The Use of Carbaryl in Pet Collars to Cease

The following article was written by author Helena Sung, and is courtesy of AOL.

As of September 2010, Carbaryl, a toxin currently being used in flea collars will be discontinued, reports the Portland Pet Health Examiner. Carbaryl, also known by its trade name, Sevin, “is a broad-spectrum insecticide used on lawns and gardens and agriculture crops that include apples, pecans, grapes, alfalfa, oranges, and corn.”

The Natural Resources Defense Council (NRDC), an international nonprofit environmental organization, considers carbaryl “highly toxic”, and has pushed the federal Environmental Protection Agency (EPA) to get Wellmark International to discontinue using carbaryl in its pet flea collars, reports the Portland Pet Health Examiner.

While that may seem like good news, the NRDC published a startling and groundbreaking report in April 2009 that two pesticides — tetrachlorvinphos and propoxur — are still being used in flea collars, posing a significant danger to children, adults and animals. “High levels of pesticide residue can remain on a dog’s or cat’s fur for weeks after a flea collar is put on an animal,” the NRDC report states. “Some residue levels are so high that they pose a risk of cancer and damage to the neurological system of children up to 1,000 times higher than the EPA’s acceptable levels.”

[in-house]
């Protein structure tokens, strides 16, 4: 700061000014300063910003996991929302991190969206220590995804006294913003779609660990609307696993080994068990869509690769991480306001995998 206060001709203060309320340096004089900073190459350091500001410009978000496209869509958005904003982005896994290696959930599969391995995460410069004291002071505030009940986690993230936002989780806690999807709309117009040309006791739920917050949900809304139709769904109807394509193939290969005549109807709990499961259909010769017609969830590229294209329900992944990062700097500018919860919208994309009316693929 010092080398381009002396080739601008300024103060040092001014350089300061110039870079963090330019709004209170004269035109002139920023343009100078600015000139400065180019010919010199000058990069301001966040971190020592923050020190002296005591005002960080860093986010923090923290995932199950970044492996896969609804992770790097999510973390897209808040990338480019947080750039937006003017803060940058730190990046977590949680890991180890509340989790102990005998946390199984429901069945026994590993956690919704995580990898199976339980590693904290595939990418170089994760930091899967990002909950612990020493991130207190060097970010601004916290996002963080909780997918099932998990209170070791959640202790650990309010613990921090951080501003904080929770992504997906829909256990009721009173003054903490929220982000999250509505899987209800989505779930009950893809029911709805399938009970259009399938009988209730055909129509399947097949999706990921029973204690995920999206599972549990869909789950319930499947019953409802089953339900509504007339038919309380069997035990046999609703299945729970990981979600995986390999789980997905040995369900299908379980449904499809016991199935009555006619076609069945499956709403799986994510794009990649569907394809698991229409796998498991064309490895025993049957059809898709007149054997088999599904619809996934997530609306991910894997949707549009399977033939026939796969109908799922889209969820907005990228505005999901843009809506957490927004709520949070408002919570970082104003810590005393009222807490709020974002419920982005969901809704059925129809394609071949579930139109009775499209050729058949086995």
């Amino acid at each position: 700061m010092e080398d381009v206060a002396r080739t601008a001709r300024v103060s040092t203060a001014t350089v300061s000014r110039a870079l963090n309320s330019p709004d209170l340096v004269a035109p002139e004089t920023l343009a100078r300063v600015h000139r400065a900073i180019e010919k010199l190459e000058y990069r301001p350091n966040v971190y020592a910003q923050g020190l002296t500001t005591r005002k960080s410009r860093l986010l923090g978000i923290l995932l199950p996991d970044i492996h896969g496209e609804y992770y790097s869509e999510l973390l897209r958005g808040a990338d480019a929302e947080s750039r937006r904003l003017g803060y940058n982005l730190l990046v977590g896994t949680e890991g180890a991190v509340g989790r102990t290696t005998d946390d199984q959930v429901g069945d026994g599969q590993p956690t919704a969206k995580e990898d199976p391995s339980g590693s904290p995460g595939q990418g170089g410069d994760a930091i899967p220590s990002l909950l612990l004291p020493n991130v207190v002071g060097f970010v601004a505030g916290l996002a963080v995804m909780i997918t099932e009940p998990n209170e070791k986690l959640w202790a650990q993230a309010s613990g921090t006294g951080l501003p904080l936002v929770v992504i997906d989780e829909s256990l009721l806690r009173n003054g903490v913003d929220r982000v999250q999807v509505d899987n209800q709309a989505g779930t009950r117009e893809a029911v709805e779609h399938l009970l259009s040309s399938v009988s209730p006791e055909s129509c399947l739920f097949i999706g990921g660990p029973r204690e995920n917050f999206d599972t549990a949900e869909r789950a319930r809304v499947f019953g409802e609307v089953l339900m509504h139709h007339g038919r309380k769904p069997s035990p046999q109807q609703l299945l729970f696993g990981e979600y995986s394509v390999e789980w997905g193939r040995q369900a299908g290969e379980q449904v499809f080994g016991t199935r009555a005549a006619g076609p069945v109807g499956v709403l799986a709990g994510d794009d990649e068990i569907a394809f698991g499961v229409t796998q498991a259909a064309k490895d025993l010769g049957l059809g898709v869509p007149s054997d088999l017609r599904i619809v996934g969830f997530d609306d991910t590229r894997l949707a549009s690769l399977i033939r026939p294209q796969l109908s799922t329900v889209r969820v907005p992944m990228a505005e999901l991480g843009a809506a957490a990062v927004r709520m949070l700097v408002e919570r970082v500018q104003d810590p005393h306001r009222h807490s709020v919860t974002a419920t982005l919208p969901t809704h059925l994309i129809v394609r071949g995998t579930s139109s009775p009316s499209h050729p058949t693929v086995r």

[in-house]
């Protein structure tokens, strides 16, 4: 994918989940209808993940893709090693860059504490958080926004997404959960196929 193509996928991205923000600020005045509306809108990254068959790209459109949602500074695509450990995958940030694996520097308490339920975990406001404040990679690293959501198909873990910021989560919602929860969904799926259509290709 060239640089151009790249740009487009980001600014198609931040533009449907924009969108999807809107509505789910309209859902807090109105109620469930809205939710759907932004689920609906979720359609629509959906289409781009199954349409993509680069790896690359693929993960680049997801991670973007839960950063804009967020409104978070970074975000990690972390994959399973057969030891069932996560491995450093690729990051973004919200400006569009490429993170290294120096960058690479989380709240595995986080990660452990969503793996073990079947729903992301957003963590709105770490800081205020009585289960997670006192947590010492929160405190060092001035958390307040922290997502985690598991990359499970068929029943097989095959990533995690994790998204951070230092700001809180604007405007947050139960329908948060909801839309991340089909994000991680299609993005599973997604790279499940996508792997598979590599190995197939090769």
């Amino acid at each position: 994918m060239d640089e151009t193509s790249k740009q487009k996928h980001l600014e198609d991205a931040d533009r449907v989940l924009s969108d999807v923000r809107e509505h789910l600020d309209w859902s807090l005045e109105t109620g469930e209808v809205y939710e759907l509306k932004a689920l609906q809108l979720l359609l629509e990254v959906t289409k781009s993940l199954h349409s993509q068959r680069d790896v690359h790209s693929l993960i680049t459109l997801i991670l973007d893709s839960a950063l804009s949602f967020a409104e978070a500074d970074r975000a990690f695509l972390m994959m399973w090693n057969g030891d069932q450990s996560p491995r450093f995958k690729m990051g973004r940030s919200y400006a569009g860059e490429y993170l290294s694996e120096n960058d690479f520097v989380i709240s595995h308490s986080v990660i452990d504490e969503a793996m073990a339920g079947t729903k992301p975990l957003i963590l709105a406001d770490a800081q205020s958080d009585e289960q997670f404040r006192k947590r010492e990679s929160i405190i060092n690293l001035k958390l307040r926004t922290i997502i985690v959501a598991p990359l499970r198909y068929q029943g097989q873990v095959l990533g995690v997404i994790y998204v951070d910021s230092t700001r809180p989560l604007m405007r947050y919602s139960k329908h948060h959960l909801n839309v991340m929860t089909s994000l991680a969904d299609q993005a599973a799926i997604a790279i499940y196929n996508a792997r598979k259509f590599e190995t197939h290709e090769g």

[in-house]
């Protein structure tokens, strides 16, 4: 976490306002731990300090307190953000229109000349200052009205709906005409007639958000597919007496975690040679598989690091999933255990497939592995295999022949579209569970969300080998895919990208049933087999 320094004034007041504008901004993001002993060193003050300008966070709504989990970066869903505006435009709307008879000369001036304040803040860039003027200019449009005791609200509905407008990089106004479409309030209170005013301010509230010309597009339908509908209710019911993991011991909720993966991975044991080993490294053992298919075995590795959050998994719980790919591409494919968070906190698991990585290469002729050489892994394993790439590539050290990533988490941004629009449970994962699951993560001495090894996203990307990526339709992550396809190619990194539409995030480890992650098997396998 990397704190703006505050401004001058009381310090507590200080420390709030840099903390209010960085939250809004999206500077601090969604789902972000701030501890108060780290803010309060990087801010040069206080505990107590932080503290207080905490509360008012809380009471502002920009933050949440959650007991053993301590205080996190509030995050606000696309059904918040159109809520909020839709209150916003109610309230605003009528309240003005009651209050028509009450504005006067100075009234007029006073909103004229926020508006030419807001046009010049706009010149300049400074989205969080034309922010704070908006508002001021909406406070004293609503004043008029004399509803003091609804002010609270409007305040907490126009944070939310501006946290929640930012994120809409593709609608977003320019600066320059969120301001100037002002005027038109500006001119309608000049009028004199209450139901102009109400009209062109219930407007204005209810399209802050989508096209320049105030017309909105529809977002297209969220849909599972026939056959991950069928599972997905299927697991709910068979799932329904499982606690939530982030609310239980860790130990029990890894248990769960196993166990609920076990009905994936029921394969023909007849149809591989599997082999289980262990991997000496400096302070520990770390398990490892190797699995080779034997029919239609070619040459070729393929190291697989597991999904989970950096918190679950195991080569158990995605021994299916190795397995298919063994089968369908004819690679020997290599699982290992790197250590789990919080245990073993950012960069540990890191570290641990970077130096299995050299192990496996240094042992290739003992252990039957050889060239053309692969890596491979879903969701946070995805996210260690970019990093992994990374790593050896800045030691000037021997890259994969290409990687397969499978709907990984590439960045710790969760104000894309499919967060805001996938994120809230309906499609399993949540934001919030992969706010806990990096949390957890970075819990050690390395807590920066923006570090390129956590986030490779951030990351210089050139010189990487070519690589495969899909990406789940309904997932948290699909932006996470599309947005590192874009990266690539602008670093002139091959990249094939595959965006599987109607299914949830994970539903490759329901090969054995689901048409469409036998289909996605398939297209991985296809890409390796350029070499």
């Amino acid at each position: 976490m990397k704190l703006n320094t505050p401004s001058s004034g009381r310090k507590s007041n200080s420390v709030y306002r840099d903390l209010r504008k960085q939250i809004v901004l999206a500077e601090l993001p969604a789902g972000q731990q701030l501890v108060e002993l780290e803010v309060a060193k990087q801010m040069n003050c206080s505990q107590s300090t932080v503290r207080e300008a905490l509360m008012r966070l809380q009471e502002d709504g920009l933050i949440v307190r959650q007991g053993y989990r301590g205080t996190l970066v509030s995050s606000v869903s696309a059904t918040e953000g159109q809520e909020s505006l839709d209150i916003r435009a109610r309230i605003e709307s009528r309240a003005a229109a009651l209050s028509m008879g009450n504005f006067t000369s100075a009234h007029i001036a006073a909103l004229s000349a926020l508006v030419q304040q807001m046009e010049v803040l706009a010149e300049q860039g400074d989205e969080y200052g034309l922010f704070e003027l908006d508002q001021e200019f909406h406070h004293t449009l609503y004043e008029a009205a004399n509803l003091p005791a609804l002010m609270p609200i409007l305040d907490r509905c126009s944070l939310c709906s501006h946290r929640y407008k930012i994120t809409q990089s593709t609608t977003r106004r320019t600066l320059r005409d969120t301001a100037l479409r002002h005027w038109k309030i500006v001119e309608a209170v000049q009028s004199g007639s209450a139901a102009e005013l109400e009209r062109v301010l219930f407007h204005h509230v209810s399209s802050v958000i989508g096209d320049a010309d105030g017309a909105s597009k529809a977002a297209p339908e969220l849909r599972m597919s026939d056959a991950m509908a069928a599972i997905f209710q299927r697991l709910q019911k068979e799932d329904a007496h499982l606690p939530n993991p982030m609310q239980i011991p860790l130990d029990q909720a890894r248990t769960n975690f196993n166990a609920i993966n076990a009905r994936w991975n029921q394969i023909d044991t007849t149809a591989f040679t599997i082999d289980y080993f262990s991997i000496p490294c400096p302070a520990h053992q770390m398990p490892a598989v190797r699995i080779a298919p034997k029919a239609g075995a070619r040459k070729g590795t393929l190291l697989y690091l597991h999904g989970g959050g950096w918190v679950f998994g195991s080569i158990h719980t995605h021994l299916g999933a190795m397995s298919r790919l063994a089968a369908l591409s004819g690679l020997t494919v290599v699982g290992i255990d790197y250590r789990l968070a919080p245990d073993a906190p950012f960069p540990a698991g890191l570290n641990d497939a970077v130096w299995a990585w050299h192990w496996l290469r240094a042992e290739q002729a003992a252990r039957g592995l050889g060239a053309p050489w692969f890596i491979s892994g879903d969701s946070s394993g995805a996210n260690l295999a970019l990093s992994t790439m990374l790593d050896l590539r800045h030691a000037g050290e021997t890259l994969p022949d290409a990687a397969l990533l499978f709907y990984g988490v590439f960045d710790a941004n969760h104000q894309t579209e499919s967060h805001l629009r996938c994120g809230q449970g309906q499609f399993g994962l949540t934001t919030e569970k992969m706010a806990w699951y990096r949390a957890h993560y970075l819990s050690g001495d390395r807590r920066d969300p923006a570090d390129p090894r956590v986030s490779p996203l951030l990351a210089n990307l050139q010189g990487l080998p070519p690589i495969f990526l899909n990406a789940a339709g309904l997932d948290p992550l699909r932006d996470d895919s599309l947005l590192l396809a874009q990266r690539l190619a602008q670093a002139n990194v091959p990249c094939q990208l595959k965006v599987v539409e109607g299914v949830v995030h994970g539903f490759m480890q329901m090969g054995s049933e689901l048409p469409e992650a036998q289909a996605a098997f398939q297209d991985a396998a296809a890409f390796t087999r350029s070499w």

And that’s not all. “Children are particularly at risk from these pesticides because their neurological and metabolic systems are still developing,” the report further states. “They are also more likely than adults to put their hands in their mouths after petting an animal, and so are more likely to ingest the hazardous residues.”

The NRDC is urging the EPA to ban the use of tetrachlorvinphos and propoxur in pet products. In the meanwhile, the organization suggests more natural methods of flea control, such as bathing your pet, combing its fur to find fleas, regular vaccuming and keeping grass and shrubbery clipped. The NRDC also recommends the use of pet products with Insect Growth Regulators (IGRs) found in sprays, spot applications, collars and pills. For more information, visit http://www.greenpaws.o


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